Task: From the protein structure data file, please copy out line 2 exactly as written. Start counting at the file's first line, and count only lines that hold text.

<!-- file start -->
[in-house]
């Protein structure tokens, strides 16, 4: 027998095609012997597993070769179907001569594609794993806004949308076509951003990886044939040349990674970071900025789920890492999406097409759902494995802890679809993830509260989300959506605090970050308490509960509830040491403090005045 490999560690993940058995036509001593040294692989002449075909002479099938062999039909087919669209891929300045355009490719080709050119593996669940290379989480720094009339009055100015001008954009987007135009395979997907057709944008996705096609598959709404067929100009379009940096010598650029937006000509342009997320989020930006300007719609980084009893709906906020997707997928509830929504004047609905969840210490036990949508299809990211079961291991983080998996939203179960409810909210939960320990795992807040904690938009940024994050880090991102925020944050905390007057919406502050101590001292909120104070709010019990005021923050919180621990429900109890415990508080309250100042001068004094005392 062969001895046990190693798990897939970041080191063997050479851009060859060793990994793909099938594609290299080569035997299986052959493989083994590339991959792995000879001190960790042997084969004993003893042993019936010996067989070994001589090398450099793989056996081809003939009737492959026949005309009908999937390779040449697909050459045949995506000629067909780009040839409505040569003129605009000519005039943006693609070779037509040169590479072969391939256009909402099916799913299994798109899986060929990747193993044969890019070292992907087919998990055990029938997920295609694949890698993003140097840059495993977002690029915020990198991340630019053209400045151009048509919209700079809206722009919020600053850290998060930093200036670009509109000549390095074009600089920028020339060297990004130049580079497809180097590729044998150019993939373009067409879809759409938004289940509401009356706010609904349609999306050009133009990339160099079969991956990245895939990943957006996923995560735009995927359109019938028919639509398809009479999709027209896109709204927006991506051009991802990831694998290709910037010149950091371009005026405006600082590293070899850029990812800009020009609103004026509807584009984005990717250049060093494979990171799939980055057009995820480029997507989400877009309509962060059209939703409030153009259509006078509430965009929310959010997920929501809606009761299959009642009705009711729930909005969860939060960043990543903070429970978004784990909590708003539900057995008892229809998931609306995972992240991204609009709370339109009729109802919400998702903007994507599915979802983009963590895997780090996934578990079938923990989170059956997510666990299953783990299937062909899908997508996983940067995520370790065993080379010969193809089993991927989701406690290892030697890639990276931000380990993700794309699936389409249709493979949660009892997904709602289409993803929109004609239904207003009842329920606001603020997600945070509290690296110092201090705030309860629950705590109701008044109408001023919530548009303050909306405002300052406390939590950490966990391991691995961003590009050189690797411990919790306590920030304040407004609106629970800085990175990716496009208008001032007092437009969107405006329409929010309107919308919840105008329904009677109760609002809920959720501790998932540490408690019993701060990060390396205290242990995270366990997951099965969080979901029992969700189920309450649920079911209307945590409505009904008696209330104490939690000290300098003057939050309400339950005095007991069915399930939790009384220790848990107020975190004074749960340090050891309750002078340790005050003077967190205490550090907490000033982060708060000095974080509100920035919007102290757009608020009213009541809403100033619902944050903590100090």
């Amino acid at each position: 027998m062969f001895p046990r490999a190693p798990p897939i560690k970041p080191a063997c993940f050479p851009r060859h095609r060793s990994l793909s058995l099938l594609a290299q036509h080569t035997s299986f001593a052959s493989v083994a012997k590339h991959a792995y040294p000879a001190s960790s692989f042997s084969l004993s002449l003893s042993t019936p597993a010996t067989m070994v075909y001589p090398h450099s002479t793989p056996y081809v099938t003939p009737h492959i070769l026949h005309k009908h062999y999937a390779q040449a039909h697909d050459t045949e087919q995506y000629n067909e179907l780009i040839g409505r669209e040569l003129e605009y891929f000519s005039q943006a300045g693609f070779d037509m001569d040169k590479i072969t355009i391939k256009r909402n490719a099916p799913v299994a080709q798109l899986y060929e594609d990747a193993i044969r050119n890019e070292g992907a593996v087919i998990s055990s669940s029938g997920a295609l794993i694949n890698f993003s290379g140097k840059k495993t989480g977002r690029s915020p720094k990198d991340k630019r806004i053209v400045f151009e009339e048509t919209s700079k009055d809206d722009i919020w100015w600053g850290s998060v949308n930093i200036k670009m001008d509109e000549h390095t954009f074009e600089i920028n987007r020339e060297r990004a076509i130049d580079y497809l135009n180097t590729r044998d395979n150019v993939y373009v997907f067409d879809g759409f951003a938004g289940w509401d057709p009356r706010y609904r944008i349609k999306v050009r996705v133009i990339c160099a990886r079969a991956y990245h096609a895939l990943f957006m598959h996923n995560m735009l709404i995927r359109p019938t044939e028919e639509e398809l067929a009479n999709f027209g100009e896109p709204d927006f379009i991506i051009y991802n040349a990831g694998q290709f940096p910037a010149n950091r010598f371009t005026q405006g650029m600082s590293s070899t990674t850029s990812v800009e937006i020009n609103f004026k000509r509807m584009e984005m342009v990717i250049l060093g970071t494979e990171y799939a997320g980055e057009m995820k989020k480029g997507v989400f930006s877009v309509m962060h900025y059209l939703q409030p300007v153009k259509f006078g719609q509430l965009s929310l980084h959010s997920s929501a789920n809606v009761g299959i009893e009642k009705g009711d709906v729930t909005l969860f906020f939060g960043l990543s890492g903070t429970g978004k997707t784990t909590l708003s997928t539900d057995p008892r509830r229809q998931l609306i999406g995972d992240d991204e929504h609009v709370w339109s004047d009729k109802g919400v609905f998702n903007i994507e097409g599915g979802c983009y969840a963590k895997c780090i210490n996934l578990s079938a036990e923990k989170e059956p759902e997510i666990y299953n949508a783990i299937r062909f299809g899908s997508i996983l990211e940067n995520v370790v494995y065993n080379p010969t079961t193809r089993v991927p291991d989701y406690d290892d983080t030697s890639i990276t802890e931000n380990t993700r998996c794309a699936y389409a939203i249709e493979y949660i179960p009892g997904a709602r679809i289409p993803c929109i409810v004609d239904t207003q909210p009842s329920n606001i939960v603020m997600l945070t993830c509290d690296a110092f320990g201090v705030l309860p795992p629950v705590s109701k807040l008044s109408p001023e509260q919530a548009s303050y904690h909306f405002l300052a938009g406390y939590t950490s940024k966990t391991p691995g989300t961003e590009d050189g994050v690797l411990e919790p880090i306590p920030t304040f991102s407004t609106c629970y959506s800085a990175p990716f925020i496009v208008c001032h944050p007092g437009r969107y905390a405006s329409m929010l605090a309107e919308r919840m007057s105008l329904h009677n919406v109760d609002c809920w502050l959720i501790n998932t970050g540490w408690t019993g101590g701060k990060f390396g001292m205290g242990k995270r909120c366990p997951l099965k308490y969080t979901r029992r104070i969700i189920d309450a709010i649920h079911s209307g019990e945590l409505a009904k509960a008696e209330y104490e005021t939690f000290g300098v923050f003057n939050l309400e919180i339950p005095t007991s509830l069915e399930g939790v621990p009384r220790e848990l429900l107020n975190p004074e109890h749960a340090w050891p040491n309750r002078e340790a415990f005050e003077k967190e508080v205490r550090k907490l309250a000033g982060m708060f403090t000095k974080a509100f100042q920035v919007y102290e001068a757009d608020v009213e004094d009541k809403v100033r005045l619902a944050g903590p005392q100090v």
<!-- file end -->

């Protein structure tokens, strides 16, 4: 027998095609012997597993070769179907001569594609794993806004949308076509951003990886044939040349990674970071900025789920890492999406097409759902494995802890679809993830509260989300959506605090970050308490509960509830040491403090005045 490999560690993940058995036509001593040294692989002449075909002479099938062999039909087919669209891929300045355009490719080709050119593996669940290379989480720094009339009055100015001008954009987007135009395979997907057709944008996705096609598959709404067929100009379009940096010598650029937006000509342009997320989020930006300007719609980084009893709906906020997707997928509830929504004047609905969840210490036990949508299809990211079961291991983080998996939203179960409810909210939960320990795992807040904690938009940024994050880090991102925020944050905390007057919406502050101590001292909120104070709010019990005021923050919180621990429900109890415990508080309250100042001068004094005392 062969001895046990190693798990897939970041080191063997050479851009060859060793990994793909099938594609290299080569035997299986052959493989083994590339991959792995000879001190960790042997084969004993003893042993019936010996067989070994001589090398450099793989056996081809003939009737492959026949005309009908999937390779040449697909050459045949995506000629067909780009040839409505040569003129605009000519005039943006693609070779037509040169590479072969391939256009909402099916799913299994798109899986060929990747193993044969890019070292992907087919998990055990029938997920295609694949890698993003140097840059495993977002690029915020990198991340630019053209400045151009048509919209700079809206722009919020600053850290998060930093200036670009509109000549390095074009600089920028020339060297990004130049580079497809180097590729044998150019993939373009067409879809759409938004289940509401009356706010609904349609999306050009133009990339160099079969991956990245895939990943957006996923995560735009995927359109019938028919639509398809009479999709027209896109709204927006991506051009991802990831694998290709910037010149950091371009005026405006600082590293070899850029990812800009020009609103004026509807584009984005990717250049060093494979990171799939980055057009995820480029997507989400877009309509962060059209939703409030153009259509006078509430965009929310959010997920929501809606009761299959009642009705009711729930909005969860939060960043990543903070429970978004784990909590708003539900057995008892229809998931609306995972992240991204609009709370339109009729109802919400998702903007994507599915979802983009963590895997780090996934578990079938923990989170059956997510666990299953783990299937062909899908997508996983940067995520370790065993080379010969193809089993991927989701406690290892030697890639990276931000380990993700794309699936389409249709493979949660009892997904709602289409993803929109004609239904207003009842329920606001603020997600945070509290690296110092201090705030309860629950705590109701008044109408001023919530548009303050909306405002300052406390939590950490966990391991691995961003590009050189690797411990919790306590920030304040407004609106629970800085990175990716496009208008001032007092437009969107405006329409929010309107919308919840105008329904009677109760609002809920959720501790998932540490408690019993701060990060390396205290242990995270366990997951099965969080979901029992969700189920309450649920079911209307945590409505009904008696209330104490939690000290300098003057939050309400339950005095007991069915399930939790009384220790848990107020975190004074749960340090050891309750002078340790005050003077967190205490550090907490000033982060708060000095974080509100920035919007102290757009608020009213009541809403100033619902944050903590100090």